• slots. The PM is mounted on the shaft with the
  • aid of an aluminum or zinc alloy
  • sleeve.

9
Classification based on rotor technology
  • Interior-Magnet
  • The interior-magnet rotor has radially
  • magnetized and alternately poled magnets.
  • Because the magnet pole area is smaller than
  • the pole area at the rotor surface, the air gap
  • flux density on open circuit is less than the
  • flux density in the magnet. The magnet is very
  • well protected against centrifugal forces. Such
  • a design is recommended for high frequency
  • high speed motors.

10
Classification based on rotor technology
  • Surface-Magnet Rotor
  • The surface magnet motor can have magnets
  • magnetized radially or sometimes
  • circumferentially. An external high
  • conductivity non-ferromagnetic
  • cylinder is sometimes used. It protects the
  • PMs against the demagnetizing action of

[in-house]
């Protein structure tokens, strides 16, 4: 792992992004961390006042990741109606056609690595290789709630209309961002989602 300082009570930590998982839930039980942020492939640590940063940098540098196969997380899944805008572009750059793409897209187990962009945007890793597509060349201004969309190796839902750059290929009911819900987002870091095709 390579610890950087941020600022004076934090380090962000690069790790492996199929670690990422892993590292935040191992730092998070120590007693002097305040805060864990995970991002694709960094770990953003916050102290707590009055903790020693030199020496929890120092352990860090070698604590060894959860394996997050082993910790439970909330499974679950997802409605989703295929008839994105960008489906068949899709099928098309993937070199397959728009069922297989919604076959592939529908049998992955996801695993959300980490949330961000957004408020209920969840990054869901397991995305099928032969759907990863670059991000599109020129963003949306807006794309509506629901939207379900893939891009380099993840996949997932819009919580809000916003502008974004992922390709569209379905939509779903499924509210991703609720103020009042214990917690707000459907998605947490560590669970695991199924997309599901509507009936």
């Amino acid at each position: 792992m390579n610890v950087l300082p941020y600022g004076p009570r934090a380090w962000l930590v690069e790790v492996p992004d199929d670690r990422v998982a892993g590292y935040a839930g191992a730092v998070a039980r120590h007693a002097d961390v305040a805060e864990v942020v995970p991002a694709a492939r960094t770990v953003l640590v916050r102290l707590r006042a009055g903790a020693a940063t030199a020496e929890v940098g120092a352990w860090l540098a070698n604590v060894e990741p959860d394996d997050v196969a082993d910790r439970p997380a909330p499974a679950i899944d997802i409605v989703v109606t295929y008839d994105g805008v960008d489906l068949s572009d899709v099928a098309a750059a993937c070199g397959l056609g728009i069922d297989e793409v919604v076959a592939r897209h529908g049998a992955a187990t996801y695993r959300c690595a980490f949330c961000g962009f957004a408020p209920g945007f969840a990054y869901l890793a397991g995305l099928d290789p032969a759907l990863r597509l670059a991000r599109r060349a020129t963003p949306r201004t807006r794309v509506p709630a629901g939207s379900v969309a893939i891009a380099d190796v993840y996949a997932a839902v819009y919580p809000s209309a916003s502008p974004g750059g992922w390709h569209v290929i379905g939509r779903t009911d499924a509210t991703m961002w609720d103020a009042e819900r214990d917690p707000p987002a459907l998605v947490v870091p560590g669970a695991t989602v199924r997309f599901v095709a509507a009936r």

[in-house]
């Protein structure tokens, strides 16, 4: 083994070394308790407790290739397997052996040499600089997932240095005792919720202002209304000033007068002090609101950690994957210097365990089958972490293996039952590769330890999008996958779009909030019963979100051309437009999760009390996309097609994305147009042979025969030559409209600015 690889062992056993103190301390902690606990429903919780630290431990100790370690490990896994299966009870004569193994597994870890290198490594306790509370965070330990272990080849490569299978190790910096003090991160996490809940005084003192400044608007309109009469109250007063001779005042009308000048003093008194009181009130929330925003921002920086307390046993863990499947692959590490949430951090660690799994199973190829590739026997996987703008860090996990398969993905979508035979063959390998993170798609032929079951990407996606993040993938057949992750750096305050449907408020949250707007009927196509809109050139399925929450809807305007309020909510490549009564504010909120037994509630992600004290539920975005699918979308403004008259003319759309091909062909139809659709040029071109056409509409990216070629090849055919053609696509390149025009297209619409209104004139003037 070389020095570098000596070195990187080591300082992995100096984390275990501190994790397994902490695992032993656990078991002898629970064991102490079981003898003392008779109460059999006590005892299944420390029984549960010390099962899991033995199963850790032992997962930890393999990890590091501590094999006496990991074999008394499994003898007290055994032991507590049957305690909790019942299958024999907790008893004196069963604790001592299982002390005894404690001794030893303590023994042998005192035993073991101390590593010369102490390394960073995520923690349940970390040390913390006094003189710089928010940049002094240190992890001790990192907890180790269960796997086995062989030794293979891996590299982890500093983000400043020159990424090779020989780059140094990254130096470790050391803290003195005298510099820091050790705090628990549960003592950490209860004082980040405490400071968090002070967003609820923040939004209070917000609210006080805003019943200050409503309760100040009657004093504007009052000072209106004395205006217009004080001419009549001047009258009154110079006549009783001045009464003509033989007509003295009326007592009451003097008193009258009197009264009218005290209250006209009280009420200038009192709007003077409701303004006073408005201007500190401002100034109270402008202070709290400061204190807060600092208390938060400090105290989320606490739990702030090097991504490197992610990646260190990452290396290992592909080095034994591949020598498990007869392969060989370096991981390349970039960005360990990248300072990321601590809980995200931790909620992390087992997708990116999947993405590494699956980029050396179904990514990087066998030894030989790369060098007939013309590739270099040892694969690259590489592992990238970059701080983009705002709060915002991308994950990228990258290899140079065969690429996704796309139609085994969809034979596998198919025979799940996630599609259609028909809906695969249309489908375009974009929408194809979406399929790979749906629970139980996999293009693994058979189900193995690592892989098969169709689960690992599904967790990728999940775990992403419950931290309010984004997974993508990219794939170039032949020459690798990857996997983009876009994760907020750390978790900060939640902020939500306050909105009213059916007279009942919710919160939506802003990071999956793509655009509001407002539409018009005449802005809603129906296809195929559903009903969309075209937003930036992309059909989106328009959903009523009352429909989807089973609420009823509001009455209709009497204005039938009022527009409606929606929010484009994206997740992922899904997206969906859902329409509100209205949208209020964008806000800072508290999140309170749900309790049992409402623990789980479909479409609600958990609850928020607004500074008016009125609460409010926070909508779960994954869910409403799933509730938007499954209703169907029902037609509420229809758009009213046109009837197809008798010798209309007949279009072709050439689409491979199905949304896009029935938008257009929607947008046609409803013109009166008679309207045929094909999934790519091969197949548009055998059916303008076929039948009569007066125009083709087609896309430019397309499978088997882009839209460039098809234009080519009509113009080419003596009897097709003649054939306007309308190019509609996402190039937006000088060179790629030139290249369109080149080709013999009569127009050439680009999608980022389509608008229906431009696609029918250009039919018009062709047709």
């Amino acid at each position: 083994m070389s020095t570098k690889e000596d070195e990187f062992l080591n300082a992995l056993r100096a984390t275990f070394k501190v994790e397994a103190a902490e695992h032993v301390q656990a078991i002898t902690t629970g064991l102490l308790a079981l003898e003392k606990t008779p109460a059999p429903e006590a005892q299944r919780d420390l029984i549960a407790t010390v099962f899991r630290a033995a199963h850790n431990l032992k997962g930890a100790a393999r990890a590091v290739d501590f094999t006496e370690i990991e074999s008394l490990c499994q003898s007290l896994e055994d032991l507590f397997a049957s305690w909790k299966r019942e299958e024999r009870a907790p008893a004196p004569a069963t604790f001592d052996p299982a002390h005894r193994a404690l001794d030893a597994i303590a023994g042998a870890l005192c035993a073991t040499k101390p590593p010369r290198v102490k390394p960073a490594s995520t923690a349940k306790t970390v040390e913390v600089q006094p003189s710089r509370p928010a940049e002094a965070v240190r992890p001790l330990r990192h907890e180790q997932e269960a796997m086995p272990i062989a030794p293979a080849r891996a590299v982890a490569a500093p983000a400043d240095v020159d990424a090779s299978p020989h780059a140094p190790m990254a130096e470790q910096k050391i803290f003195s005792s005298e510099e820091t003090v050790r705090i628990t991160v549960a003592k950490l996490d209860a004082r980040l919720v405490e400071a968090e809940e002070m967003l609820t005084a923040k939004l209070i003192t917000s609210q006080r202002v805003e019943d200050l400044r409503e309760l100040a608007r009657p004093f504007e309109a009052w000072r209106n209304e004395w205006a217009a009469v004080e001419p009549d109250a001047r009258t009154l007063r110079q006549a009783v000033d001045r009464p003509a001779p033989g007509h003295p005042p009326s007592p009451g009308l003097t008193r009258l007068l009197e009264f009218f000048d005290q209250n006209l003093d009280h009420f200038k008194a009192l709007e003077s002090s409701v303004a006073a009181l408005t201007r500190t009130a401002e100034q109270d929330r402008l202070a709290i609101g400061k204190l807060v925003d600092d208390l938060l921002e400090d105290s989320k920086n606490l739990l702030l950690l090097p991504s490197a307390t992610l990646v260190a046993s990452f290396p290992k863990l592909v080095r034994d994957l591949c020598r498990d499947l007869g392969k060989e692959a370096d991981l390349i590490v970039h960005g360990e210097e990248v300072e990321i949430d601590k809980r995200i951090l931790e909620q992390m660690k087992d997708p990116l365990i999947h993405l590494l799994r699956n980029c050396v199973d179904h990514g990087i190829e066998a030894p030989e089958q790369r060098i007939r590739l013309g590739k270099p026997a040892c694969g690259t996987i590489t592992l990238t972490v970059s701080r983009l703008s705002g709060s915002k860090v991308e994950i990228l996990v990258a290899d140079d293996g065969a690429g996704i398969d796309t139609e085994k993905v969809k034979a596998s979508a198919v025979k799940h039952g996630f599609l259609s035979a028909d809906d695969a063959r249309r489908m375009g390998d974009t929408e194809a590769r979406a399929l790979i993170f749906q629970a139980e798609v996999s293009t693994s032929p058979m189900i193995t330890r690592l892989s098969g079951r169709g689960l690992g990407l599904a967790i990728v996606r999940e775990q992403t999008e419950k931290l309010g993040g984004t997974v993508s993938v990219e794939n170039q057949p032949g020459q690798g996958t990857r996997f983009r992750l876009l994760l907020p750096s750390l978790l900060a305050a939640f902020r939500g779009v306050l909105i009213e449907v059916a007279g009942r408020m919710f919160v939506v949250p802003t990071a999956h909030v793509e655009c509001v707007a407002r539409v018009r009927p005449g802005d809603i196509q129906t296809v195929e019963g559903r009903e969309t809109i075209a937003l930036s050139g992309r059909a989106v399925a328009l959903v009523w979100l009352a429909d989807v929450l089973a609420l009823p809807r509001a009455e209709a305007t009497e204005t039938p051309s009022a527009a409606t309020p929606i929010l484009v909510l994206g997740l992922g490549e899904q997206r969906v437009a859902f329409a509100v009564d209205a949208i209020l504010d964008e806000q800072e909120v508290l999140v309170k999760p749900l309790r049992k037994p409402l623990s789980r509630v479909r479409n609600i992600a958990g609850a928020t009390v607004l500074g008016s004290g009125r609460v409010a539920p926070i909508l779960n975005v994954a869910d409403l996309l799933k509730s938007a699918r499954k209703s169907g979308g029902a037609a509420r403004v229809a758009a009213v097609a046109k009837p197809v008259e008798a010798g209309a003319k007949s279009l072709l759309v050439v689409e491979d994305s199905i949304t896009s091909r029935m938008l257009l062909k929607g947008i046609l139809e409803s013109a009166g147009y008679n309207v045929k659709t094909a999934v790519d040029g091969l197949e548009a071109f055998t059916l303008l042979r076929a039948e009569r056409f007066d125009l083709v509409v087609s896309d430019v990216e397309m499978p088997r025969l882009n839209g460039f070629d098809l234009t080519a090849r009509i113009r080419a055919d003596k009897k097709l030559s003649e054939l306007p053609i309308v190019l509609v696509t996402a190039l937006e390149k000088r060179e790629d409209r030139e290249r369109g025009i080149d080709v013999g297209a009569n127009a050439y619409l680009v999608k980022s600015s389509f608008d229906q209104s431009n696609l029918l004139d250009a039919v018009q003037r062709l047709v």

• armature reaction and centrifugal forces,
  • provides an asynchronous starting torque, and
  • acts as a damper.

11
Classification based on rotor technology
  • Inset-Magnet Rotor
  • In the inset-type motors PMs are magnetized
  • radially and embedded in shallow slots. The
  • rotor magnetic circuit can be laminated or
  • made of solid steel. In the first case a starting
  • cage winding or external non-ferromagnetic
  • cylinder is required. The q-axis synchronous
  • reactance is greater than that in the d-axis.

12
Classification based on rotor technology
  • The synchronous reactance in q-axis is greater
    than that in d-axis. A starting
  • asynchronous torque is produced with the aid of
    both a cage winding
  • incorporated in slots in the rotor pole shoes
    (laminated core) or solid salient
  • pole shoes made of mild steel sleeve.

13
Comparison between surface and buried magnet PMSM
  • Surface Magnets
  • Simple motor construction
  • Small armature reaction flux
  • Permanent magnets not protected against armature
    fields
  • Eddy-current losses in permanent magnets
  • Expensive damper
  • Buried Magnets
  • Relatively complicated motor construction
  • High armature reaction flux
  • Permanent magnets protected against armature
    fields
  • No eddy-current losses in permanent magnets
  • Less expensive damper

14
Comparison between surface and buried magnet PMSM
15
New Trends in PMSM
  • Concentrated windings